Table 1
Chips and markers used on the IMPACT platform*

Multiplex cytokine assay

To measure cytokine or chemokine levels in sera, we used the Milliplex Map Human cytokine/chemokine kit (Millipore, Billerica, MA, USA) run on the Luminex 200 platform coupled with BioRad Bio-Plex software (BioRad, Hercules, CA, USA), according to the manufacturers' protocols. The cytokines and chemokines measured were eotaxin, fibroblast growth factor 2, granulocyte macrophage colony-stimulating factor, IL-1α, IL-1β, IL-6, IL-12 (p40), IL-12 (p70), IL-15, IL-17, IP-10, monocyte chemoattractant protein 1 (MCP-1), and TNF. To prevent RF from bridging capture and detection antibodies in the immunoassays, we added Heteroblock (Omega Biologicals, Bozeman, MT, USA) to the sera at a final concentration of 3 μg/ml (we have shown that this concentration of Heteroblock eliminates false augmentation of the readout by heterophilic antibodies [2]). Calibration controls and recombinant standards were used as specified by the manufacturer.

Single automated assays

Roche Tina-Quant assays run on a fully automated platform (Roche/Hitachi COBRAS C system) were used for the individual, automated measurement of CRP and RF levels in patient sera. In the CRP assay, latex particles coated with monoclonal anti-CRP antibodies agglutinate with human CRP. In the RF assay, latex-bound, heat-inactivated IgG reacts with RF to form antigen-antibody complexes. Both assays use turbidimetry to determine latex agglutination, which occurs in cases of positive test results.

Serum samples

All patient serum samples were used after obtaining informed consent from the patients and under human subjects protocols approved by the Stanford University Institutional Review Board. Samples from RA patients were obtained from ARAMIS (Arthritis, Rheumatism and Aging Medical Information System), which includes a biobank of serum samples from 793 Caucasian RA patients who were recruited by a consortium of 161 practising rheumatologists throughout the USA [1,2,7,8]. All patients met the 1987 Arthritis College of Rheumatology criteria [9] and had RA of less than six months' duration. We used a randomisation algorithm to select serum samples from 120 patients in the ARAMIS cohort. The baseline characteristics of this subgroup of patients with early RA were assessed and found to be comparable with those of the whole cohort of patients [7]. Psoriatic arthritis (PsA) samples were provided by James T. Elder and represent a mixture of different subtypes of PsA (25% RA-like, 25% mutilans, and 50% distal interphalangeal predominant disease). Ankylosing spondylitis (AS) samples were provided by John Reveille and represent a cohort of patients with active axial and/or uveal disease. Serum samples from healthy individuals were obtained from Bioreclamation, Inc (Hicksville, NY, USA). All serum samples were shipped on dry ice, stored at -80°C, and subjected to one freeze-thaw cycle before being analyzed.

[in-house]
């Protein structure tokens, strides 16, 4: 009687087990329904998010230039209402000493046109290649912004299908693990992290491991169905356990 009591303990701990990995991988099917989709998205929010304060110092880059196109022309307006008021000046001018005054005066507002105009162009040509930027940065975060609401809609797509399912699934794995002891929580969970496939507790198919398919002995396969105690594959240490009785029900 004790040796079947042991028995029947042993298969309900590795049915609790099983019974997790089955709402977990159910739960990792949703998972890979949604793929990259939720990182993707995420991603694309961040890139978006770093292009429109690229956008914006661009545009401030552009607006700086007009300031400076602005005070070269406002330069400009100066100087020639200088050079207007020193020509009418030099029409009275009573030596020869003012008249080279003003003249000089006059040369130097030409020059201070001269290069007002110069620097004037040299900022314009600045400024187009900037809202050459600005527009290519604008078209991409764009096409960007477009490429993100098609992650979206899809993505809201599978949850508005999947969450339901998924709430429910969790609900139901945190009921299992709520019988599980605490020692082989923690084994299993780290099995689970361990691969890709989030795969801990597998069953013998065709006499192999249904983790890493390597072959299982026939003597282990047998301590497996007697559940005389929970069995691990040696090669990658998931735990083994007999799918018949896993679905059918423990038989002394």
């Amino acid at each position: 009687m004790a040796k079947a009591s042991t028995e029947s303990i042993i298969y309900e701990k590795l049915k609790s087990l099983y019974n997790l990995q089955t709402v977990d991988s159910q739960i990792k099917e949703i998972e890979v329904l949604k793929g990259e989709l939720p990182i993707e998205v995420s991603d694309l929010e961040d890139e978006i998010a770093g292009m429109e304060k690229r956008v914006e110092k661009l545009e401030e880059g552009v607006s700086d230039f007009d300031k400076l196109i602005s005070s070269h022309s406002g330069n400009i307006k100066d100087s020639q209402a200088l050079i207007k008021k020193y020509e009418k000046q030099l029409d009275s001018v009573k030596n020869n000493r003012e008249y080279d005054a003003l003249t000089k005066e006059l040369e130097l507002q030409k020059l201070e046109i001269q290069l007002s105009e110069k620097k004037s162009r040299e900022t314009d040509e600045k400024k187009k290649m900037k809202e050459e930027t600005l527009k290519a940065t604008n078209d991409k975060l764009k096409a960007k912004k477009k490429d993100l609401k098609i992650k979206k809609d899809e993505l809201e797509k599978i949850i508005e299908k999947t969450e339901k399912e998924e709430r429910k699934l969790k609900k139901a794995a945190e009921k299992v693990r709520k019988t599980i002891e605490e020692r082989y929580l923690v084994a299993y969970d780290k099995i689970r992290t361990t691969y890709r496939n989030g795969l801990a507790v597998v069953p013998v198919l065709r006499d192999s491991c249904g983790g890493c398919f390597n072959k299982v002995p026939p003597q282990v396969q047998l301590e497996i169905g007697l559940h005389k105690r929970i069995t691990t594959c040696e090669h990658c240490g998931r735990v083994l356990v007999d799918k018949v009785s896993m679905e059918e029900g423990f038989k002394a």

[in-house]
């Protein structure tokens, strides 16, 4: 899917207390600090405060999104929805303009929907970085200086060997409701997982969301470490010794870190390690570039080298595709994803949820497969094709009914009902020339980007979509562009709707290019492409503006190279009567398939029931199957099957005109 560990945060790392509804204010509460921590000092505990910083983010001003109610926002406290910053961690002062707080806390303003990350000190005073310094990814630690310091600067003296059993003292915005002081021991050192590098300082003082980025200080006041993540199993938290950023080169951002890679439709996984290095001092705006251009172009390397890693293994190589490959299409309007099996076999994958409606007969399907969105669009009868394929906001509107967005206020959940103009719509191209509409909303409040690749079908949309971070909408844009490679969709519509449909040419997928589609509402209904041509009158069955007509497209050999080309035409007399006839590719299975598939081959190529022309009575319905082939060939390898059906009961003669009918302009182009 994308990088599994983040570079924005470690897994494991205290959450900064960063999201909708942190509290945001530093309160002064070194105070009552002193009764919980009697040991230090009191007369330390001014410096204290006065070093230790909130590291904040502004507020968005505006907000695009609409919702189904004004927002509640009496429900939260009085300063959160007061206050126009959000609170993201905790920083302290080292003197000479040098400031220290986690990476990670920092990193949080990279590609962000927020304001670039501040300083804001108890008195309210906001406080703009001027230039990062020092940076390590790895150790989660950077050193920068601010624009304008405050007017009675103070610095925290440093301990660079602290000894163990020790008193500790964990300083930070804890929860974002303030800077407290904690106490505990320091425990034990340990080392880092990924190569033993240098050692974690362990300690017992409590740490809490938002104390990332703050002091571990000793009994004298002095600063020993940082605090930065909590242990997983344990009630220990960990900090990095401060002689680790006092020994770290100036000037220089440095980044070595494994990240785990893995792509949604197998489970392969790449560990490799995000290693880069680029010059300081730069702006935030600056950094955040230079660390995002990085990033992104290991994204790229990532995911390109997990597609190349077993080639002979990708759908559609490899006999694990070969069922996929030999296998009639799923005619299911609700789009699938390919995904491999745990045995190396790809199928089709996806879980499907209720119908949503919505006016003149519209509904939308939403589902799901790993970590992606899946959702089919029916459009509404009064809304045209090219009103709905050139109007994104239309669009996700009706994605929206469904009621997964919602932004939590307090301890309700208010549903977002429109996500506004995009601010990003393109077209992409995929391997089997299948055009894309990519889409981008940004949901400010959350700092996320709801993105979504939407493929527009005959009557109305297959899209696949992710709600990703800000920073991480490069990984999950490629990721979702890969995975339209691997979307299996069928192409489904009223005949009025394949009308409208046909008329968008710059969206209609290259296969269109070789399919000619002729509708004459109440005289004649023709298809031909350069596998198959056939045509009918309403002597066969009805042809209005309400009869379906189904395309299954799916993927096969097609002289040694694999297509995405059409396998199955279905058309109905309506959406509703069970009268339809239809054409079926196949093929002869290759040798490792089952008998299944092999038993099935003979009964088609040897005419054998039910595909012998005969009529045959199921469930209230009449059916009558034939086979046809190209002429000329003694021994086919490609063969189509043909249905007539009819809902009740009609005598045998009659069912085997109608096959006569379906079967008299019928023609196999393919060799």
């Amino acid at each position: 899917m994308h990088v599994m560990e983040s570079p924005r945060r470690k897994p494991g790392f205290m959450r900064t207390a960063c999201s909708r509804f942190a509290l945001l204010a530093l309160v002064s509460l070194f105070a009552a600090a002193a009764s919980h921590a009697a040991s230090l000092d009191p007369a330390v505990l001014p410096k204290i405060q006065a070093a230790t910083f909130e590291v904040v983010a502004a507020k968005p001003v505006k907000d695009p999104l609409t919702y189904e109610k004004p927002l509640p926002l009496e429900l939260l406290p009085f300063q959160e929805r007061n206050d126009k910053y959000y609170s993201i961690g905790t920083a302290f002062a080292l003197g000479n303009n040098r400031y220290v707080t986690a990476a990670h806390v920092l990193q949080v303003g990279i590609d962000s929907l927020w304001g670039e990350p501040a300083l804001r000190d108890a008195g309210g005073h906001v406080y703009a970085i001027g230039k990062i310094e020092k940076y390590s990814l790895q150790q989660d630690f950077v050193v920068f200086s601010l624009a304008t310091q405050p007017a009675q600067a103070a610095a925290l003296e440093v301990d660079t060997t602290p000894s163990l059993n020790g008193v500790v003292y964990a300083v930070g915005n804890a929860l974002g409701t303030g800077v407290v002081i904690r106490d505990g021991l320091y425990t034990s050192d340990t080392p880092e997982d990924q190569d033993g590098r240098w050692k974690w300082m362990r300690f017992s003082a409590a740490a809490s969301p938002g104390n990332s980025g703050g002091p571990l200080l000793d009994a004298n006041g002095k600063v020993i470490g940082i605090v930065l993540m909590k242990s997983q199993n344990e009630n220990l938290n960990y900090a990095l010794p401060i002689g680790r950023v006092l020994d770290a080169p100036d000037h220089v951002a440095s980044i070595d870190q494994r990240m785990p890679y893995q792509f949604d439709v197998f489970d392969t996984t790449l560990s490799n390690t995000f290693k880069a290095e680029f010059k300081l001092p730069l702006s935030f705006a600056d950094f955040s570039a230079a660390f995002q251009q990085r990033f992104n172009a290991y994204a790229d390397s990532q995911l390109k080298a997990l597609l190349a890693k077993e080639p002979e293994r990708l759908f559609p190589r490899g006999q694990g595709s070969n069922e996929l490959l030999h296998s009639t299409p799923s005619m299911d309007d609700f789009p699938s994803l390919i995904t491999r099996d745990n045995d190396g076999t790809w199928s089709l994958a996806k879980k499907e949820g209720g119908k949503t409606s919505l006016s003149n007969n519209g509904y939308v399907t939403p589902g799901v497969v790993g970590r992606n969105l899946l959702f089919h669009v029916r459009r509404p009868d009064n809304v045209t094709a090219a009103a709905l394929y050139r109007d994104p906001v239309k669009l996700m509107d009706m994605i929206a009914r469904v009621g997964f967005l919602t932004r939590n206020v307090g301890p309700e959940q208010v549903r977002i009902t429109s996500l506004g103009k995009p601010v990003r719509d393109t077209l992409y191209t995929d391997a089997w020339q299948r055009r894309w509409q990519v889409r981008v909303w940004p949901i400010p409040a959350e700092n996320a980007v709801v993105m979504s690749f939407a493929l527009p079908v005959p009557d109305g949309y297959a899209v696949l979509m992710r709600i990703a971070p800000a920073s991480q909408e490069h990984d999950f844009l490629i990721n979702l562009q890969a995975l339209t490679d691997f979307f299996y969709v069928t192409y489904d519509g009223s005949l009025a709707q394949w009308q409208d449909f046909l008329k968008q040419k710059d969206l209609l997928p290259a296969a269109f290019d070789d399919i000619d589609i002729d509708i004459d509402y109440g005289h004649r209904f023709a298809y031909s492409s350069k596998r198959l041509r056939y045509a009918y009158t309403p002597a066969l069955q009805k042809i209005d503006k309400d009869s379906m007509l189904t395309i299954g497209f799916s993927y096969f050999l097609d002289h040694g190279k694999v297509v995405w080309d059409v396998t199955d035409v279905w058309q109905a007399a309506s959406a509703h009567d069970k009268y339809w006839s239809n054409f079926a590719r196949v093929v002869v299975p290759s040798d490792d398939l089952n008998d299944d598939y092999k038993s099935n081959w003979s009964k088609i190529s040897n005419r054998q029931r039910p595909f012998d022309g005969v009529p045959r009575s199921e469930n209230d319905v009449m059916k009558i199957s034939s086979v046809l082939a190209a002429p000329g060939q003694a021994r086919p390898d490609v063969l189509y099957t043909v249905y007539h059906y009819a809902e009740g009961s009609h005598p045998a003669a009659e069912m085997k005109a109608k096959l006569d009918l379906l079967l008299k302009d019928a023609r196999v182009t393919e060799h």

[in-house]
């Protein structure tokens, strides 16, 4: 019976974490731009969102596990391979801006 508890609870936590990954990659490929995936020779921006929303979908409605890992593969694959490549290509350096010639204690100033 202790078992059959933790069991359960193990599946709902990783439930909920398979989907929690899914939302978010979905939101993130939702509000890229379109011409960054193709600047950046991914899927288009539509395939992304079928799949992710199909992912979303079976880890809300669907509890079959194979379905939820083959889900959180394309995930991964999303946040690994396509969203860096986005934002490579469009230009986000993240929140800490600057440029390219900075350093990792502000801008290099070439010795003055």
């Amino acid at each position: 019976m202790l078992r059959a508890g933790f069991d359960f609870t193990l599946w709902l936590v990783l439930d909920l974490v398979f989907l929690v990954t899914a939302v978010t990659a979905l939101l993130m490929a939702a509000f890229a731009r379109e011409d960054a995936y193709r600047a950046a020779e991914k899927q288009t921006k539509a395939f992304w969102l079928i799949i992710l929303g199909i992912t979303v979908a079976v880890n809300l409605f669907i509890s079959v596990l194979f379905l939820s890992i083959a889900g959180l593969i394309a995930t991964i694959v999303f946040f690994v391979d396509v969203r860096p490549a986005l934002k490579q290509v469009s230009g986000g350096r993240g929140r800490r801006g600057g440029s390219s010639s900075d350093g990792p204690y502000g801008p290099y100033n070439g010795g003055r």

In assessing the analytical precision of the IMPACT assay, we used serum samples from the REFLEX study, a phase III trial on the efficacy of rituximab on a background of methotrexate in RA refractory to anti-TNF therapy [10]. We used only samples obtained at baseline.

Statistical analysis

Values for each marker were divided by six times the mean value obtained for that marker in the healthy control samples and then log transformed. These normalized values were analyzed by SAM (Significance Analysis of Microarrays) [11,12]. Output was sorted based on false discovery rates (FDRs) in order to identify antigens with the greatest differences in autoantibody reactivity, or cytokines with the greatest differences in concentrations, between patients with RA, patients with other inflammatory arthritides, and healthy individuals. Most of our comparisons involved high-dimensional data, and we therefore used FDR for our exploratory analyses, an analytical method that obviates the need for multiple corrections when using high-dimensional data [11]. We then used hierarchical clustering software (Cluster® 3.0, developed by Michael Eisen at Stanford University, Stanford, California) to arrange the SAM results according to similarities among patient samples in autoantibody specificities or cytokine levels, and Java Treeview® (Java Treeview 1.1.3, developed by Alok J. Saldanha at Stanford University, Stanford, California) to graphically display the results.